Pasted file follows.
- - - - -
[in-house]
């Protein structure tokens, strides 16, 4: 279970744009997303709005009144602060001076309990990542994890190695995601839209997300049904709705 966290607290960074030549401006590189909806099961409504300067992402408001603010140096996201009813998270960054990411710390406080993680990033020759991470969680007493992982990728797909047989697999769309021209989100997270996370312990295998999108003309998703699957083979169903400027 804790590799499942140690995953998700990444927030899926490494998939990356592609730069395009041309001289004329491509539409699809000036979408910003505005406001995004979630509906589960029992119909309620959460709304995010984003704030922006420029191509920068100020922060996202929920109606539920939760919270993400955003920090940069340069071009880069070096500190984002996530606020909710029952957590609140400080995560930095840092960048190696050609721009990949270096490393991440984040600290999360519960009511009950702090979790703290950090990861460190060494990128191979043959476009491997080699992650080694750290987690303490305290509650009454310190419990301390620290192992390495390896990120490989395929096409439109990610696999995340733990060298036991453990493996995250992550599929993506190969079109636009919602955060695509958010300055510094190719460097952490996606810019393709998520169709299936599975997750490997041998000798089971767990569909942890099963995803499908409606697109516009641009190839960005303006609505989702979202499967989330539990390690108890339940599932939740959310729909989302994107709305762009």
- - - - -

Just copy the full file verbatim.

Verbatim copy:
[in-house]
């Protein structure tokens, strides 16, 4: 279970744009997303709005009144602060001076309990990542994890190695995601839209997300049904709705 966290607290960074030549401006590189909806099961409504300067992402408001603010140096996201009813998270960054990411710390406080993680990033020759991470969680007493992982990728797909047989697999769309021209989100997270996370312990295998999108003309998703699957083979169903400027 804790590799499942140690995953998700990444927030899926490494998939990356592609730069395009041309001289004329491509539409699809000036979408910003505005406001995004979630509906589960029992119909309620959460709304995010984003704030922006420029191509920068100020922060996202929920109606539920939760919270993400955003920090940069340069071009880069070096500190984002996530606020909710029952957590609140400080995560930095840092960048190696050609721009990949270096490393991440984040600290999360519960009511009950702090979790703290950090990861460190060494990128191979043959476009491997080699992650080694750290987690303490305290509650009454310190419990301390620290192992390495390896990120490989395929096409439109990610696999995340733990060298036991453990493996995250992550599929993506190969079109636009919602955060695509958010300055510094190719460097952490996606810019393709998520169709299936599975997750490997041998000798089971767990569909942890099963995803499908409606697109516009641009190839960005303006609505989702979202499967989330539990390690108890339940599932939740959310729909989302994107709305762009």